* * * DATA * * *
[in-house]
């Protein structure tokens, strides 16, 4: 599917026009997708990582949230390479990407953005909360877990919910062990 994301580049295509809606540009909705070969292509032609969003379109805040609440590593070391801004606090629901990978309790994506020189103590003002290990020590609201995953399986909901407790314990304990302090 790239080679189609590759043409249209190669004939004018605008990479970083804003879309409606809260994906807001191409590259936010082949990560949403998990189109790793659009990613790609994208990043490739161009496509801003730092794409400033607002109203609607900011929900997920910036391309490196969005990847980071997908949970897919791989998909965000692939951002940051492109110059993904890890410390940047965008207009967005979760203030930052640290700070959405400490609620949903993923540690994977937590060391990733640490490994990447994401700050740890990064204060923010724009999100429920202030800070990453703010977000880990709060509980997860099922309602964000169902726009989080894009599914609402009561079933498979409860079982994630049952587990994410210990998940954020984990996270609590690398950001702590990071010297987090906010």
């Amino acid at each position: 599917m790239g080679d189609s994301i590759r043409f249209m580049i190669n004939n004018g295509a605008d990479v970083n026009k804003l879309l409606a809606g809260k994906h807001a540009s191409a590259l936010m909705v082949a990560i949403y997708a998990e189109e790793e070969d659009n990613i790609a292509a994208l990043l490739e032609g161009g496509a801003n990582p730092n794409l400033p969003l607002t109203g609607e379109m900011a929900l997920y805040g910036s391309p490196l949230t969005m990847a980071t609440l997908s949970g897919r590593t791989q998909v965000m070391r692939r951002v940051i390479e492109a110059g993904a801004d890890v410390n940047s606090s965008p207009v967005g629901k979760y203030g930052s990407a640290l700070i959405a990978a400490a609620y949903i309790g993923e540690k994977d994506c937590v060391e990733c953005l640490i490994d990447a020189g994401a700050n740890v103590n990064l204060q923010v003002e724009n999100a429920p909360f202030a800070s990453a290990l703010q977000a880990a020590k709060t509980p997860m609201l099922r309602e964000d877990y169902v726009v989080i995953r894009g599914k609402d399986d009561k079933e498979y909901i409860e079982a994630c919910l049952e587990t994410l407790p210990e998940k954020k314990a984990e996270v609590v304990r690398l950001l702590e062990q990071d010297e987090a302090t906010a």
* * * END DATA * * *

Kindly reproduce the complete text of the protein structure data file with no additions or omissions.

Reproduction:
[in-house]
């Protein structure tokens, strides 16, 4: 599917026009997708990582949230390479990407953005909360877990919910062990 994301580049295509809606540009909705070969292509032609969003379109805040609440590593070391801004606090629901990978309790994506020189103590003002290990020590609201995953399986909901407790314990304990302090 790239080679189609590759043409249209190669004939004018605008990479970083804003879309409606809260994906807001191409590259936010082949990560949403998990189109790793659009990613790609994208990043490739161009496509801003730092794409400033607002109203609607900011929900997920910036391309490196969005990847980071997908949970897919791989998909965000692939951002940051492109110059993904890890410390940047965008207009967005979760203030930052640290700070959405400490609620949903993923540690994977937590060391990733640490490994990447994401700050740890990064204060923010724009999100429920202030800070990453703010977000880990709060509980997860099922309602964000169902726009989080894009599914609402009561079933498979409860079982994630049952587990994410210990998940954020984990996270609590690398950001702590990071010297987090906010």
């Amino acid at each position: 599917m790239g080679d189609s994301i590759r043409f249209m580049i190669n004939n004018g295509a605008d990479v970083n026009k804003l879309l409606a809606g809260k994906h807001a540009s191409a590259l936010m909705v082949a990560i949403y997708a998990e189109e790793e070969d659009n990613i790609a292509a994208l990043l490739e032609g161009g496509a801003n990582p730092n794409l400033p969003l607002t109203g609607e379109m900011a929900l997920y805040g910036s391309p490196l949230t969005m990847a980071t609440l997908s949970g897919r590593t791989q998909v965000m070391r692939r951002v940051i390479e492109a110059g993904a801004d890890v410390n940047s606090s965008p207009v967005g629901k979760y203030g930052s990407a640290l700070i959405a990978a400490a609620y949903i309790g993923e540690k994977d994506c937590v060391e990733c953005l640490i490994d990447a020189g994401a700050n740890v103590n990064l204060q923010v003002e724009n999100a429920p909360f202030a800070s990453a290990l703010q977000a880990a020590k709060t509980p997860m609201l099922r309602e964000d877990y169902v726009v989080i995953r894009g599914k609402d399986d009561k079933e498979y909901i409860e079982a994630c919910l049952e587990t994410l407790p210990e998940k954020k314990a984990e996270v609590v304990r690398l950001l702590e062990q990071d010297e987090a302090t906010a």